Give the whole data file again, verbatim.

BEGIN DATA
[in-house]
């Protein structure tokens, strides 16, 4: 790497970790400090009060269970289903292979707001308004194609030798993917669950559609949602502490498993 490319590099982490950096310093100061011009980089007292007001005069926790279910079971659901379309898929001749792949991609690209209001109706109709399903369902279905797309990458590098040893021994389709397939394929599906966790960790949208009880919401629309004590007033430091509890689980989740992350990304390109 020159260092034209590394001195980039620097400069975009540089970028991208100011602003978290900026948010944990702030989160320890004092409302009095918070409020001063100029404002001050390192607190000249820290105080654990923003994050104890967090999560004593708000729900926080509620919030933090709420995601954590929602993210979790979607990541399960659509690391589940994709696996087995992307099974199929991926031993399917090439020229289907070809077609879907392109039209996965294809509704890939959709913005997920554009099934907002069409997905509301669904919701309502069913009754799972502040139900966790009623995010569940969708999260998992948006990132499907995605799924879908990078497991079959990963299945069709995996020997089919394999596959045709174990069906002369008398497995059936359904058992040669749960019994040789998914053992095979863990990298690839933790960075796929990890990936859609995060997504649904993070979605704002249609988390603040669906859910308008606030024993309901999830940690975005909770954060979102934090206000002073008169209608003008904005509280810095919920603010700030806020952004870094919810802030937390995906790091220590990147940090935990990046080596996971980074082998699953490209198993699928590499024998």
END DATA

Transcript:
[in-house]
């Protein structure tokens, strides 16, 4: 790497970790400090009060269970289903292979707001308004194609030798993917669950559609949602502490498993 490319590099982490950096310093100061011009980089007292007001005069926790279910079971659901379309898929001749792949991609690209209001109706109709399903369902279905797309990458590098040893021994389709397939394929599906966790960790949208009880919401629309004590007033430091509890689980989740992350990304390109 020159260092034209590394001195980039620097400069975009540089970028991208100011602003978290900026948010944990702030989160320890004092409302009095918070409020001063100029404002001050390192607190000249820290105080654990923003994050104890967090999560004593708000729900926080509620919030933090709420995601954590929602993210979790979607990541399960659509690391589940994709696996087995992307099974199929991926031993399917090439020229289907070809077609879907392109039209996965294809509704890939959709913005997920554009099934907002069409997905509301669904919701309502069913009754799972502040139900966790009623995010569940969708999260998992948006990132499907995605799924879908990078497991079959990963299945069709995996020997089919394999596959045709174990069906002369008398497995059936359904058992040669749960019994040789998914053992095979863990990298690839933790960075796929990890990936859609995060997504649904993070979605704002249609988390603040669906859910308008606030024993309901999830940690975005909770954060979102934090206000002073008169209608003008904005509280810095919920603010700030806020952004870094919810802030937390995906790091220590990147940090935990990046080596996971980074082998699953490209198993699928590499024998």